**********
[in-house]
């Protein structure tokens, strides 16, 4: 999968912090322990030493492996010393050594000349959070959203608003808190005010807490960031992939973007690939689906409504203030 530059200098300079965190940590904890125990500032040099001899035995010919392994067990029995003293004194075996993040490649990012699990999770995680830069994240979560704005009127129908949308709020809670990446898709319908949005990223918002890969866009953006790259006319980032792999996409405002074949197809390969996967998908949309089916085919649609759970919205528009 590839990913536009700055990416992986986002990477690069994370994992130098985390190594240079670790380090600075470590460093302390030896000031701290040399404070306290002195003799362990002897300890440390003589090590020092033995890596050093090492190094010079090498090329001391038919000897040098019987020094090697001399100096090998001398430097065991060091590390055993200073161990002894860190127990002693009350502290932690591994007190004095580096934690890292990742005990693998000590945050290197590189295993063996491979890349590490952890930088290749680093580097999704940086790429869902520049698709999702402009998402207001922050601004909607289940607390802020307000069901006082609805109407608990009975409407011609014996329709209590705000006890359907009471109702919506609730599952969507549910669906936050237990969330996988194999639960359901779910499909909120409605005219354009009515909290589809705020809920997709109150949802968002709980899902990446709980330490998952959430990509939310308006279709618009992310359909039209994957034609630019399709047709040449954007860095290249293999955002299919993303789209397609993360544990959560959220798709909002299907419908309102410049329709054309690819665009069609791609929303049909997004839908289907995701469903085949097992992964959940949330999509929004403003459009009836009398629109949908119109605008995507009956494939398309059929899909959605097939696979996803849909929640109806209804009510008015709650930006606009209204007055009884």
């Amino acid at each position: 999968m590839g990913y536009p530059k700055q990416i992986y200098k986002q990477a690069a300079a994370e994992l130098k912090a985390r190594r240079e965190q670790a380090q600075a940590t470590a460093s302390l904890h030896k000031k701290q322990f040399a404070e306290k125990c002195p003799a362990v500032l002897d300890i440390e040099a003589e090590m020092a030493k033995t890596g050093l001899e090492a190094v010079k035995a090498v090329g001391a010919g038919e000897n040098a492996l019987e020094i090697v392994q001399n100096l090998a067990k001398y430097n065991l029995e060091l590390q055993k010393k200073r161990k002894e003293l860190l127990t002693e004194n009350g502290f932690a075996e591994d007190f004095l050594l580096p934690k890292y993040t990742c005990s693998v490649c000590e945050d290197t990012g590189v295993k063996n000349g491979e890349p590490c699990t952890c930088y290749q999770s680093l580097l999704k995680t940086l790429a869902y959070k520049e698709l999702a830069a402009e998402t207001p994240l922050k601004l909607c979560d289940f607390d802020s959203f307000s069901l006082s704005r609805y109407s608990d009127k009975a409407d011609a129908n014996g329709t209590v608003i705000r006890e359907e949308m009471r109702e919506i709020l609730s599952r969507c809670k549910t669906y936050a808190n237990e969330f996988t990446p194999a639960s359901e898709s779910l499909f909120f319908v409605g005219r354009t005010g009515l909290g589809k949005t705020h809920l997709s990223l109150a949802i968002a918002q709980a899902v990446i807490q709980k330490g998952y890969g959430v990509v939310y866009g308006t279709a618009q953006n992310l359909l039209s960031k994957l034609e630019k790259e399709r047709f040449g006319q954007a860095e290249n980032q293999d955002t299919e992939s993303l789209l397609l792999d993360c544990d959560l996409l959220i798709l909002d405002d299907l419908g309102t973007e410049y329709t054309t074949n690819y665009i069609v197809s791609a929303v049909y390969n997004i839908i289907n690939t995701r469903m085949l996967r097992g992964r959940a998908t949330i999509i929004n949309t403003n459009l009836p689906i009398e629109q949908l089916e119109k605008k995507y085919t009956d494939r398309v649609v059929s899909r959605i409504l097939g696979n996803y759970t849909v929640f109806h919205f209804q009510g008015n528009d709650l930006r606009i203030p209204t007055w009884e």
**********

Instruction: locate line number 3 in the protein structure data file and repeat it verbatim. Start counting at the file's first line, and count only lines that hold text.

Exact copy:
């Amino acid at each position: 999968m590839g990913y536009p530059k700055q990416i992986y200098k986002q990477a690069a300079a994370e994992l130098k912090a985390r190594r240079e965190q670790a380090q600075a940590t470590a460093s302390l904890h030896k000031k701290q322990f040399a404070e306290k125990c002195p003799a362990v500032l002897d300890i440390e040099a003589e090590m020092a030493k033995t890596g050093l001899e090492a190094v010079k035995a090498v090329g001391a010919g038919e000897n040098a492996l019987e020094i090697v392994q001399n100096l090998a067990k001398y430097n065991l029995e060091l590390q055993k010393k200073r161990k002894e003293l860190l127990t002693e004194n009350g502290f932690a075996e591994d007190f004095l050594l580096p934690k890292y993040t990742c005990s693998v490649c000590e945050d290197t990012g590189v295993k063996n000349g491979e890349p590490c699990t952890c930088y290749q999770s680093l580097l999704k995680t940086l790429a869902y959070k520049e698709l999702a830069a402009e998402t207001p994240l922050k601004l909607c979560d289940f607390d802020s959203f307000s069901l006082s704005r609805y109407s608990d009127k009975a409407d011609a129908n014996g329709t209590v608003i705000r006890e359907e949308m009471r109702e919506i709020l609730s599952r969507c809670k549910t669906y936050a808190n237990e969330f996988t990446p194999a639960s359901e898709s779910l499909f909120f319908v409605g005219r354009t005010g009515l909290g589809k949005t705020h809920l997709s990223l109150a949802i968002a918002q709980a899902v990446i807490q709980k330490g998952y890969g959430v990509v939310y866009g308006t279709a618009q953006n992310l359909l039209s960031k994957l034609e630019k790259e399709r047709f040449g006319q954007a860095e290249n980032q293999d955002t299919e992939s993303l789209l397609l792999d993360c544990d959560l996409l959220i798709l909002d405002d299907l419908g309102t973007e410049y329709t054309t074949n690819y665009i069609v197809s791609a929303v049909y390969n997004i839908i289907n690939t995701r469903m085949l996967r097992g992964r959940a998908t949330i999509i929004n949309t403003n459009l009836p689906i009398e629109q949908l089916e119109k605008k995507y085919t009956d494939r398309v649609v059929s899909r959605i409504l097939g696979n996803y759970t849909v929640f109806h919205f209804q009510g008015n528009d709650l930006r606009i203030p209204t007055w009884e």